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Why are the billionaires always laughing?

Because they know the corporate media will never call bullshit on their bullshit.

Why are the billionaires laughing?

It’s easy to laugh when the corporate press treats you as a glorious success instead of the epitome of a broken social order. Billionaires laugh because they know the corporate media prefers to fawn over them rather than hold them to account.

Today, we ask you to support our nonprofit, independent journalism because we are not impressed by billionaires flying into space, their corporations despoiling our health and planet, or their vast fortunes safely concealed in tax havens across the globe. We are not laughing.

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As the Washington Post's Jeff Stein noted in a breakdown of TPC's analysis on Friday, the tax break for the wealthiest is even larger—$51,140—when the corporate tax cuts and the reduction of the estate tax are factored in. (Photo: Stop the GOP Tax Scam)

Under GOP Tax Law, Top 1% Get Extra $33,000 Per Year. The Poor? $40

"While most of the corporate tax cuts flow to the top of the income distribution, what this shows is that even in the direct changes to the individual-side of the tax code, most of those changes are still being allocated to the top."

Jake Johnson

In its first analysis of how the GOP tax plan will affect Americans' personal income taxes alone, the nonpartisan Tax Policy Center (TPC) this week underscored what experts and most of the public already knew: that the Republican tax law will pour tens of thousands of extra dollars into pockets of the wealthy few while providing mere crumbs for the poor.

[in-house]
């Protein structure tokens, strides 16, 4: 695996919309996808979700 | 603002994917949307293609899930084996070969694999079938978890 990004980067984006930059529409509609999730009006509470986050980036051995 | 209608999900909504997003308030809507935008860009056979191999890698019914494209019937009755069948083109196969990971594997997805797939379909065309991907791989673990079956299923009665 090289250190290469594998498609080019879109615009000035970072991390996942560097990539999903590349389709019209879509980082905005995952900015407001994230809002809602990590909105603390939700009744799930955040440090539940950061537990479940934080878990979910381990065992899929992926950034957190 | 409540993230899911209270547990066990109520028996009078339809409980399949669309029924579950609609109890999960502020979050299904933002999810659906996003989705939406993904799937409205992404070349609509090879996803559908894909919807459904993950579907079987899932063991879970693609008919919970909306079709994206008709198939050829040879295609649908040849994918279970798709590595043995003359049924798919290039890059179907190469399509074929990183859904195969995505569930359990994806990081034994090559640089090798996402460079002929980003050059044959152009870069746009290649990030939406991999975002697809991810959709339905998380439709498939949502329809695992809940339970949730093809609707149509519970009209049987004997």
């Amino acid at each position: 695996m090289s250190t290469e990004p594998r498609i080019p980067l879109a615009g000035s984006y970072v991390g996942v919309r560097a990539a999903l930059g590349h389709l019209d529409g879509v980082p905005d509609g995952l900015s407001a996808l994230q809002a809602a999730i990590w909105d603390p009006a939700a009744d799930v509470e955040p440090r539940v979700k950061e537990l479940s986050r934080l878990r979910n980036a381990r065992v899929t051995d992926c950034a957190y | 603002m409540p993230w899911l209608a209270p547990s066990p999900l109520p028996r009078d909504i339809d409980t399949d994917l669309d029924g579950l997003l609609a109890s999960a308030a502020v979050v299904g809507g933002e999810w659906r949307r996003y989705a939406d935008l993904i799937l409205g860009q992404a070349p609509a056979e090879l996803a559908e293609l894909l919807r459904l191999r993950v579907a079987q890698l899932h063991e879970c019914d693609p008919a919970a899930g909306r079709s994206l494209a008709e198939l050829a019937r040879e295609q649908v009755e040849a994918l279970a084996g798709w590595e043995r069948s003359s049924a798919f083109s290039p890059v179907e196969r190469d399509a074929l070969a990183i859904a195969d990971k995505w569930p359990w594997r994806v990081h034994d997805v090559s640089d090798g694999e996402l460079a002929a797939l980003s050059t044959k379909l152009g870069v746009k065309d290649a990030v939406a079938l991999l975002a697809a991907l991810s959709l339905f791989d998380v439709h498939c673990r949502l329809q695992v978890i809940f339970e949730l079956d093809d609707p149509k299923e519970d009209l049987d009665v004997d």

Specifically, according to TPC's new report, the top one percent of earners will receive an average annual tax cut of around $33,000 just from individual tax changes under the GOP law. The poorest Americans, by contrast, will see an average break of about $40 per year.

"While most of the corporate tax cuts flow to the top of the income distribution, what this shows is that even in the direct changes to the individual-side of the tax code, most of those changes are still being allocated to the top," Kim Rueben, a senior fellow at TPC, told the Washington Post.

The Post published a visual of the disproportionate gains seen by those at the very top:

As the Post's Jeff Stein noted in a breakdown of TPC's analysis on Friday, the tax break for the wealthiest is even larger—$51,140—when the corporate tax cuts and the reduction of the estate tax are factored in.

TPC's analysis of the Republican tax plan—which President Donald Trump signed into law last December—comes as profitable companies continue their stock buyback binge while most Americans report seeing very few if any changes in their paychecks.

Despite Treasury Secretary Steve Mnuchin's promise that Americans would start seeing a positive bump in their checks no later than February 15, the majority of the public said they have yet to see any boost from the GOP tax law, according to a CNBC poll published on Tuesday.


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